Hazardous and persistent chemicals, dangerous to human health and the environment, have been found in the products of leading outdoor brands.
Brands like The North Face, Patagonia, Mammut, Columbia and Haglofs keep using PFCs to make their gear waterproof despite their claims of sustainability and love for nature, a new Greenpeace Germany report reveals.  The report “Leaving Traces. The hidden hazardous chemicals in outdoor gear” was presented yesterday at a press conference at ISPO Munich, the biggest outdoor trade show in Europe. 
Greenpeace tested 40 products purchased in 19 different countries and regions. Hazardous PFCs were not only found in clothing but also in shoes, tents, backpacks, ropes and even in sleeping bags. Only in four items were no PFCs detected. Although most of the brands tested claim publicly that they are no longer using the most hazardous long-chain PFCs, they were still found in high concentrations in 18 items. 
“We found high levels of PFOA, a long-chain PFC that is linked to a number of health effects, including cancer, in some products from The North Face and Mammut. This substance is already restricted in Norway. These are disappointing results for outdoor lovers who want their clothes to be as sustainable and clean as the places they explore” said Mirjam Kopp, Detox Outdoor project Leader.
The report found out that two of the tested products – Mammut and Patagonia backpacks – were made in the Philippines.
“We, Filipinos, have an active outdoor community and the findings of this report should serve as a red light to all the outdoor lovers out there. Love for nature means walking the talk; and walking the talk means ensuring one does not contribute to leaving traces of hazardous chemicals to the environment. The brands were found to be positive with PFCs and prove our theory that pollution knows no boundaries,” said Abigail Aguilar, Detox Campaigner for Greenpeace Philippines.
PFCs are chemical compounds that don’t exist in nature. Once released in the environment many of them degrade very slowly and enter the food chain, making pollution almost irreversible. They have been found in very remote areas of the planet , in animals like dolphins and in polar bears’ livers and even in human blood.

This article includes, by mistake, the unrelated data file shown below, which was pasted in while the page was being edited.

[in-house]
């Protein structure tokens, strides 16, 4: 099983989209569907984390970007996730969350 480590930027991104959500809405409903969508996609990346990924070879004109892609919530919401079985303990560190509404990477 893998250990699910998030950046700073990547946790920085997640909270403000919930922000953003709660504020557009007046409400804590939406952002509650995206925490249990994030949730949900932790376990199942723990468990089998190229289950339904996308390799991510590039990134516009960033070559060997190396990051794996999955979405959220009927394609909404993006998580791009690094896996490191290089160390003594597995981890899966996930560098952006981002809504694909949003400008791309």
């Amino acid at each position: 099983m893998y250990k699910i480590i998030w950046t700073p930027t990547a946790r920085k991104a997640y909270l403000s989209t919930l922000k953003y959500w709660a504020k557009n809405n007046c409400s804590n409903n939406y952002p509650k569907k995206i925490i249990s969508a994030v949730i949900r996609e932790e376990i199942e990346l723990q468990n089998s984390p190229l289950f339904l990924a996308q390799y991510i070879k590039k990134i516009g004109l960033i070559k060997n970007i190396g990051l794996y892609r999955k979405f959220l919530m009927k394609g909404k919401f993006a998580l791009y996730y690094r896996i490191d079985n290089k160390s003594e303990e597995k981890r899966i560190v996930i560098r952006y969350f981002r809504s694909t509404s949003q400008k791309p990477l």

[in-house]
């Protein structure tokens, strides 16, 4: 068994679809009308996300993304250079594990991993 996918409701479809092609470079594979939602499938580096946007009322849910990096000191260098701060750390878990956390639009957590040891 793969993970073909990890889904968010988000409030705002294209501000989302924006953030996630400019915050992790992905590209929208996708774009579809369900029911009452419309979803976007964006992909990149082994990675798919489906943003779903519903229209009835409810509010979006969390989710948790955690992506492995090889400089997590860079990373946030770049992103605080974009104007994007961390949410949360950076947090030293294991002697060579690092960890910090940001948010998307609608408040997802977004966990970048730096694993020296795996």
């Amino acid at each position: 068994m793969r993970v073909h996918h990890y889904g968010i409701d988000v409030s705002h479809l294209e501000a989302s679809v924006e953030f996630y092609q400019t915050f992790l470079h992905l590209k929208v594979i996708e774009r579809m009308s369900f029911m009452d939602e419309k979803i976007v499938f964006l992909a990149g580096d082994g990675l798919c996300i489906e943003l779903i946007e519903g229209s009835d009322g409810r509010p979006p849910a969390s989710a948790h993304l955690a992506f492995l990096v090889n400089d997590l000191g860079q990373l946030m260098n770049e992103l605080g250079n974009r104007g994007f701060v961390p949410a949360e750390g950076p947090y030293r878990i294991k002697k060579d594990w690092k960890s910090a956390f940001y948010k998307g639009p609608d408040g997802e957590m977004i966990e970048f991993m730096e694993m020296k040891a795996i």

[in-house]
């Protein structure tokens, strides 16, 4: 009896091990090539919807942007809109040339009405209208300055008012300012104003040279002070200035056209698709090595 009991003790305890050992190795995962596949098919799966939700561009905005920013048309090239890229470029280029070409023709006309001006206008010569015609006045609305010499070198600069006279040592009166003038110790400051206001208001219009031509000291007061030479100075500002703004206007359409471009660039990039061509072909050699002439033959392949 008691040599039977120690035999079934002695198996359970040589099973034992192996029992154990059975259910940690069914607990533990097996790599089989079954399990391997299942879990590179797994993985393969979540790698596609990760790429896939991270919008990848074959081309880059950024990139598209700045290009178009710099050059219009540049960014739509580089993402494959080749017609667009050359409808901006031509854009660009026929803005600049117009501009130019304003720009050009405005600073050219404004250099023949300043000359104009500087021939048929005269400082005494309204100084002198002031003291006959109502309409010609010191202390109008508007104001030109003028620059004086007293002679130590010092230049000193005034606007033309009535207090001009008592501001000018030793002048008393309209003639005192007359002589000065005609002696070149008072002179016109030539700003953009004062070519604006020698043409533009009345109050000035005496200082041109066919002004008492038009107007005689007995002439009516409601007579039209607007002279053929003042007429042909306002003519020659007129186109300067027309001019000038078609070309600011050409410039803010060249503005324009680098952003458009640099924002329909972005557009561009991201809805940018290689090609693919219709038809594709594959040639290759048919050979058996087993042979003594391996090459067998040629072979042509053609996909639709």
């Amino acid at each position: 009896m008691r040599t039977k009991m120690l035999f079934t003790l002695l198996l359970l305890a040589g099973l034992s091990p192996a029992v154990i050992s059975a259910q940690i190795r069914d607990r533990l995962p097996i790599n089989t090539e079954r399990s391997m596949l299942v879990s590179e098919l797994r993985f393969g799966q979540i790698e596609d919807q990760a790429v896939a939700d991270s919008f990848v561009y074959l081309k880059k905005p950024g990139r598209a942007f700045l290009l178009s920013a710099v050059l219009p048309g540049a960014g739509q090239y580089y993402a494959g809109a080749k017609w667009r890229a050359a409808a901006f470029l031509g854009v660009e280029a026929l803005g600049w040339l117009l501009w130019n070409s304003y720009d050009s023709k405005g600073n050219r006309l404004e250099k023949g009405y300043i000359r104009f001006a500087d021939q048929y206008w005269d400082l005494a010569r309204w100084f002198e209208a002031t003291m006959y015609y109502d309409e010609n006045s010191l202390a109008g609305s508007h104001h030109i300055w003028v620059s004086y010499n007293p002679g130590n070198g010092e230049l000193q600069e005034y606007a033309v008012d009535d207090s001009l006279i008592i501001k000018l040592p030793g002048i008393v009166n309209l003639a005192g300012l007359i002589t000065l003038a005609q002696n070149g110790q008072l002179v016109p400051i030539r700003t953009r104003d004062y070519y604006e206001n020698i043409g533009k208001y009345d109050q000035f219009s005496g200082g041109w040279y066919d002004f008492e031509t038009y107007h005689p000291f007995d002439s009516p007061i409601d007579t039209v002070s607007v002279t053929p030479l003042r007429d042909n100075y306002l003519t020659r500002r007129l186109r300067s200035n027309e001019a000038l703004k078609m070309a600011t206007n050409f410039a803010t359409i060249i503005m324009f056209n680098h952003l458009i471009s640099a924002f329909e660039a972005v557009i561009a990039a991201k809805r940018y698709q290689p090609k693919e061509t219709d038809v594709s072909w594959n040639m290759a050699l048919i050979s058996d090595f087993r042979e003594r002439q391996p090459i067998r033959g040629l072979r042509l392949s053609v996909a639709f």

“Brands like The North Face and Mammut are not walking their talk of love and respect for nature when it comes to the chemicals they use in the production chain. Together with the outdoor community, we challenge them to show us what true leadership and respect for nature means: stop using hazardous chemicals and detox their gear now” added Kopp.
In recent years, many outdoor brands have started switching from long chain to short chain PFCs, claiming that these are better alternatives. But recently, more than 200 scientists from 38 countries signed the ‘Madrid statement’  which recommends avoiding the use of PFCs — including short chain —for the production of consumer products, including textiles.
While major outdoor brands are still highly dependent on hazardous chemicals, UK brand Páramo Directional Clothing today announced its commitment to Detox. Páramo is the first brand in the outdoor sector that has already eliminated PFC from its entire production chain, showing that high-performance PFCs-free gear is possible and setting the highest standard within the sector. The UK brand joins 34 international fashion and sports brands already committed to Detox.
“We are convinced that the outdoor community really has the leverage to be a game-changer in the industry and we are calling on the brands to accept the challenge to detox their customers are asking for” concluded Kopp.
This is the first product testing from Greenpeace that was designed in collaboration with a community of supporters and outdoor lovers. More than 30.000 votes were collected on http://detox-outdoor.org/, and Greenpeace sent the 40 most-voted products to the lab.
 Poly- and per-fluorinated compounds, (or PFCs) are used in many industrial processes and consumer products. The outdoor industry in particular is an important user, since it applies PFCs to make products waterproof and dirt-repellent. Once released into the environment, many PFCs are broken down very slowly; they remain in the environment for many years and are dispersed across the entire planet. Some PFCs may cause harm to reproduction, promote the growth of tumours and affect the hormone system.
 “Footprints in the Snow” report, http://www.greenpeace.org/international/en/publications/Campaign-reports/Toxics-reports/Footprints-in-the-Snow/